Monday, July 7, 2014

Electricity & Power Bills

The water that keeps our lights on!

Up to this point, our power bills were fairly reasonable with an  average around $100 per month. We were running 2 laptops, 2 fridges, a small space heater, and the Chilean washer/dryer which as I have posted before - the dryer especially was very inferior and didn't work well. Then enters our American power hungry appliances which arrived in our shipping container in April. Our first power bill arrived post container. It was a doozy!! Add the hot tub, the super size Maytag washer & dryer, 3 computers, and another space heater and voila! Our power bill was $400. This dismaying turn of events prompted a pulling of the plugs and a little research, I found that most energy produced in Chile is hydro-electric.
"Historically, hydroelectric plants have been the largest power source in Chile. Periodical droughts caused, however, supply shortfalls and blackouts, which led the government to increase diversification in the country's energy mix in the 1990s, mainly through the addition of natural-gas-fired power plants." quote from Wikipedia.  
They have also added some coal fired power plants because of a recent shortage of natural gas. I would think power in the south is mainly hydro since we have so many rivers and so much water here.
I am trying to decipher the power bill to see how much it is per kilowatt hour and I'll let you know.
Well, in South Carolina Duke Power is charging 10.5 cents per kilowatt hour. This is with a price increase in 2014. Our bill here in Chile is 22 cents per kilowatt hour. Ouch! Why so high? I don't know why.
I'd be interested to know what you pay for per kilowatt hour in the US. 
 The power here is fairly dependable. It has only gone out twice in the past year and one time was a planned repair. Not bad for being out in the campo with no street address.
Our ultimate goal though is to go off grid with a combo of solar, wind, and hydro so in the long run it really won't matter how much the powerbill is!

Here is an interesting link to energy in Chile if you want further info.
A big controversial dam project for Patagonia was turned down by the Chilean government
here is an interesting link or 2


  1. I think we're running around $0.11/kWh in our part of Texas using a mix of Natural Gas and Coal.

  2. Ok either we are paying $38.46/kw hour or I am reading this bill wrong.......... I am definitely reading the bill wrong. I think I will need the help of my friend to translate so I can figure out what it really is saying.

  3. For comparison, our bills, running 2 fridges, a chest freezer, HVAC, electric washer, electric dryer, dishwasher, tons of halogen lights, and a bunch of electronics rarely top $350 in high summer. We do have a gas-fired hot water heater and range. But AC in summer runs non-stop.

    About 1/3rd of that amount is taxes and regulatory fees. In mid-winter our bills are closer to $100/month with the same appliances running (but almost no A/C since furnace is gas).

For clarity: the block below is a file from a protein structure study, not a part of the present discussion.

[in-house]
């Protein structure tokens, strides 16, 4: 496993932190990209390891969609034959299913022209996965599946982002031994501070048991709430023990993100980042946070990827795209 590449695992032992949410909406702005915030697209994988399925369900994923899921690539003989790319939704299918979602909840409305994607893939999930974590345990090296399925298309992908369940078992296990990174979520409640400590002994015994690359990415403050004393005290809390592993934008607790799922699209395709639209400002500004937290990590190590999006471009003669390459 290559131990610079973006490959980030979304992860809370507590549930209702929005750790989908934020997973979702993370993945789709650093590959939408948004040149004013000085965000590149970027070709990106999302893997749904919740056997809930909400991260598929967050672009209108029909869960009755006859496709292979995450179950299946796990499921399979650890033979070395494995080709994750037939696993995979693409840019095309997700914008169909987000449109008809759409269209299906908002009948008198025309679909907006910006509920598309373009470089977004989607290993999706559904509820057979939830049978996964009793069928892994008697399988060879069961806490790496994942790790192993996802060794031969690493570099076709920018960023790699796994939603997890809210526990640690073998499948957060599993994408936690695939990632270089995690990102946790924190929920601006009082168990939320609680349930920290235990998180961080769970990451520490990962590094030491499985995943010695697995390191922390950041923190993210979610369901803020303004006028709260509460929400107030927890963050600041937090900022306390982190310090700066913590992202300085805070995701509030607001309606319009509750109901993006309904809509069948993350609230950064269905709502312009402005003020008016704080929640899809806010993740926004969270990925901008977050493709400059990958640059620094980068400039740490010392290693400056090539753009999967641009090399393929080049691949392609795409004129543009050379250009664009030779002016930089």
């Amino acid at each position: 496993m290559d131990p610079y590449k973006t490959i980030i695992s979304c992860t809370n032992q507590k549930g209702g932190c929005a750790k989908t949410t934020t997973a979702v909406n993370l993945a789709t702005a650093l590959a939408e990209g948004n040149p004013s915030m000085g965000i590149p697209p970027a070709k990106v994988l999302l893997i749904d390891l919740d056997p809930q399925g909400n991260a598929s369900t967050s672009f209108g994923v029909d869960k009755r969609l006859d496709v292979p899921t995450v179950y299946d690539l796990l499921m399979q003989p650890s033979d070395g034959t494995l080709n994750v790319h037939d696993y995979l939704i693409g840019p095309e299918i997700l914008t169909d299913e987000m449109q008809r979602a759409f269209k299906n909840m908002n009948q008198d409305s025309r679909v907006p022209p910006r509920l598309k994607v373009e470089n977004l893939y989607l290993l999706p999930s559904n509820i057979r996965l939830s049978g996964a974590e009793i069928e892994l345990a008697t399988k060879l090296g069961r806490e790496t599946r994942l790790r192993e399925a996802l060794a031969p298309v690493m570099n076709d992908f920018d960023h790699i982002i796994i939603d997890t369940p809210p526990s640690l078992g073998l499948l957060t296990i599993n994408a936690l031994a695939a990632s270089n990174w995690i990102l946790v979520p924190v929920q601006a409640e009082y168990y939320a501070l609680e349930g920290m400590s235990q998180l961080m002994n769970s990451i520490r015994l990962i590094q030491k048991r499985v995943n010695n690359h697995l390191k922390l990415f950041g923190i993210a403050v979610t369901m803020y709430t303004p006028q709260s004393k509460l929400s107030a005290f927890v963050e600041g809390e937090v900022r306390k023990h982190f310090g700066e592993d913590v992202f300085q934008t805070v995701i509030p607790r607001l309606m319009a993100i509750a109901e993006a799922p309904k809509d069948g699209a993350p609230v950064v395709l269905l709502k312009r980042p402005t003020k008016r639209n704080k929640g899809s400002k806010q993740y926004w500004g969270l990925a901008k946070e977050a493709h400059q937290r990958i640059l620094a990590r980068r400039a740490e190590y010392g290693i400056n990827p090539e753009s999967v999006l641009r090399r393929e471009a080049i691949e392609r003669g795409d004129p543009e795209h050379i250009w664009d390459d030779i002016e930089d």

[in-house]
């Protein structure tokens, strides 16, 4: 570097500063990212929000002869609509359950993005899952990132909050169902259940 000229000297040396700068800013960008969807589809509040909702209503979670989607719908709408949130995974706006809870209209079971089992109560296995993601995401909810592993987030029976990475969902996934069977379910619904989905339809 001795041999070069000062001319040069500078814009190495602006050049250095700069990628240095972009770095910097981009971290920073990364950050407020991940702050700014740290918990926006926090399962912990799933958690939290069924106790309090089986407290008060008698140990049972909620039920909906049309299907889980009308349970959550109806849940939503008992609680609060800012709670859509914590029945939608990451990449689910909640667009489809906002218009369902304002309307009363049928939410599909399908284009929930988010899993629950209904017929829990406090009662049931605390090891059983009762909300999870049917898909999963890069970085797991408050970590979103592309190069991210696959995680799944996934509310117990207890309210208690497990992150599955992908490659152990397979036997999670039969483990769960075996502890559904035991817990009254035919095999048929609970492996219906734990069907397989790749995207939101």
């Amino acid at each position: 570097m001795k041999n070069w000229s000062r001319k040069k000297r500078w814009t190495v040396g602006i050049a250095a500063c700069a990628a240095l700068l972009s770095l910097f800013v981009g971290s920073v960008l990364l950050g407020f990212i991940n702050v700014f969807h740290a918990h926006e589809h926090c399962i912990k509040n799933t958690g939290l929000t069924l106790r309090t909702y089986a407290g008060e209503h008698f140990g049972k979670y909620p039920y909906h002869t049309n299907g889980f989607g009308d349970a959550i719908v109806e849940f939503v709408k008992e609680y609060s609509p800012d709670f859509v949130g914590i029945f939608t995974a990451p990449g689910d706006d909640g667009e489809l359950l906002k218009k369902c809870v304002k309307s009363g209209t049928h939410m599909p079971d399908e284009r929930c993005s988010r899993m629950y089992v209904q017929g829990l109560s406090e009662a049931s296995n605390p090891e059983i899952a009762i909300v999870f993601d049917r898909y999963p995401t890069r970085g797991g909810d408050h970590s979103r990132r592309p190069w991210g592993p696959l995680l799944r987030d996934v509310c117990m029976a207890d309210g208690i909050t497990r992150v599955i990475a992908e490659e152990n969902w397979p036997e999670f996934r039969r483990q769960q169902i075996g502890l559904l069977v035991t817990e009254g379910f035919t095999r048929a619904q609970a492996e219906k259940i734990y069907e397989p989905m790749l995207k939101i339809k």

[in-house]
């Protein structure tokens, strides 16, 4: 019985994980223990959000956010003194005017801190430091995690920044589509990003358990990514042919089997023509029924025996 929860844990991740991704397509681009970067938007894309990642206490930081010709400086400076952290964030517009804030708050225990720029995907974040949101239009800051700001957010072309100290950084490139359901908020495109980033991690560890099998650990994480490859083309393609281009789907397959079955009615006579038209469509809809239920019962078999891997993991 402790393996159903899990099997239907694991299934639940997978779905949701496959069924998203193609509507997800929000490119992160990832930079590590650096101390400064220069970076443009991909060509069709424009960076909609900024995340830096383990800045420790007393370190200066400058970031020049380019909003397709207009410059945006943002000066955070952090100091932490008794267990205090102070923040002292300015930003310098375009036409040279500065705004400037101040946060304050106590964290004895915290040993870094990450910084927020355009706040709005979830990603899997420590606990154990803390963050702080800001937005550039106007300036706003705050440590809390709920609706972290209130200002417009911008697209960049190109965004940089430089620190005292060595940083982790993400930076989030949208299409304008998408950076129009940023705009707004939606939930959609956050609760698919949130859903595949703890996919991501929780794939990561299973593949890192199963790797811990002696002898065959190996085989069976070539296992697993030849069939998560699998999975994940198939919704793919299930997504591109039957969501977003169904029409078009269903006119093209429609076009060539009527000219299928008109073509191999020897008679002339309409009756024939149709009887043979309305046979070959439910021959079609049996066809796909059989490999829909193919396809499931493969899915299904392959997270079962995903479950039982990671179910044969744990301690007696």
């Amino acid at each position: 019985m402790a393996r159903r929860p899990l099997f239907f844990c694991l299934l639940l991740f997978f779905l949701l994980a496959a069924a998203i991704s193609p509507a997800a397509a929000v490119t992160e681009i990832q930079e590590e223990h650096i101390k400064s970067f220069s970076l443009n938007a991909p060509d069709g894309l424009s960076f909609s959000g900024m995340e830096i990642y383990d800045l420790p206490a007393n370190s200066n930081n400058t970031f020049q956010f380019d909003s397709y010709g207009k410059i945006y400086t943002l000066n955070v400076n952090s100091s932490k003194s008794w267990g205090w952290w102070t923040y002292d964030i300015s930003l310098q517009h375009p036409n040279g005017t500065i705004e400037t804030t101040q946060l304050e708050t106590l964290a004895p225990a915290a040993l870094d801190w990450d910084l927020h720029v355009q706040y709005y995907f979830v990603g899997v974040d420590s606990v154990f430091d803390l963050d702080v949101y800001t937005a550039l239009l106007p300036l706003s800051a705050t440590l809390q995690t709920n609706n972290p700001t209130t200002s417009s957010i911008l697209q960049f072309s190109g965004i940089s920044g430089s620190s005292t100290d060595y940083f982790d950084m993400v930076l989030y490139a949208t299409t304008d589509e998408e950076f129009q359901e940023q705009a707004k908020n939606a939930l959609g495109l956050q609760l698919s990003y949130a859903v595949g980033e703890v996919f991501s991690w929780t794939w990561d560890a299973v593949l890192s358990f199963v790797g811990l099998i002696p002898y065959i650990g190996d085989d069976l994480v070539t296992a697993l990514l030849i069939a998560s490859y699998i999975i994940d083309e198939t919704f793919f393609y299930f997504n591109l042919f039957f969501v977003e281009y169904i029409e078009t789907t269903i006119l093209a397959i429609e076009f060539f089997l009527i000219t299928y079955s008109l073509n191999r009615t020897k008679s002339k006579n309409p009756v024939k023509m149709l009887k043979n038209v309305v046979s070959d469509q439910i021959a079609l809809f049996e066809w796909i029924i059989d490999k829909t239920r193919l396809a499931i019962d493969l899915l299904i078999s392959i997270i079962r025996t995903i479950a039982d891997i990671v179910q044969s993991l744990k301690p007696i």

4. Jim here Flambeaux... we do not have any HVAC at all just a wood stove, We do live in a summer vacation home though. So our bill should be significant lower if the hot tub, was removed. We averaged $350.00 / Mo for our high electric bill months in a house in SC that was all electric. Power and energy in general here is about 3 times more expensive. I am going to try to get to the foundation of why it is so much more. It is not the case with all South American countries as some have auto fuel for less than $1.00 USD a gallon. I suspect that government has their nasty hand in the problem but we will just have to see.
    For us there is NO returning to the former USA, so I am exploring the options into other sources of energy: (Solar, Hydro, WInd and alternative fuel like Ethanol from a still)

    I do think that a healthy mix of each of the above would be the answer. For heating I am going to stick with WOOD because it is so cheap and the boys and I can weld up a very efficient external wood boiler/wood stove to use for under floor radiant heat. You do see radiant heat here of this type so it is not uncommon.

  5. Very cool, Jim.
    Since I first learned about the ancient Romans' hypocaust systems I've wanted to build one. :)

  6. Flambeaux my dad had radiant heat in his house and it was almost too efficient and he was always having to open windows, because there is a slight lag time in the heat and cool phase due to the thermal mass of the water. His boiler was a real small propane system it was very small.
    I have seen several systems here that use wood with re circulating pumps pushing water through a heat ex-changer that is either submerged in a water jacket or directly exposed to the wood flame.
    The method of delivery is where I think that the efficiency is lost because most of the systems were retro fits utilizing radiators instead of under mount floor PEX lines. Wonderful things radiators. They are real hot if you are standing right next to them but across the room you are freezing your bacon. I have actually seen people smartly using small fans to blow the cold air off the floor into and through the radiators fins.
    So the idea is a do able here in Chile with wood and it can be done efficiently and cheaply. Also there is no need for Air conditioning here in the South of Chile.

  7. When you guys lost me during the radiant heat chit-chat, I just scrolled back up to the double-rainbow picture and...ahhhh. That's amazing. I'm sorry, what were we talking about again? (smile)

  8. Lori calls Chile the land of Gods Rainbows, and for good reason, you see them all the time.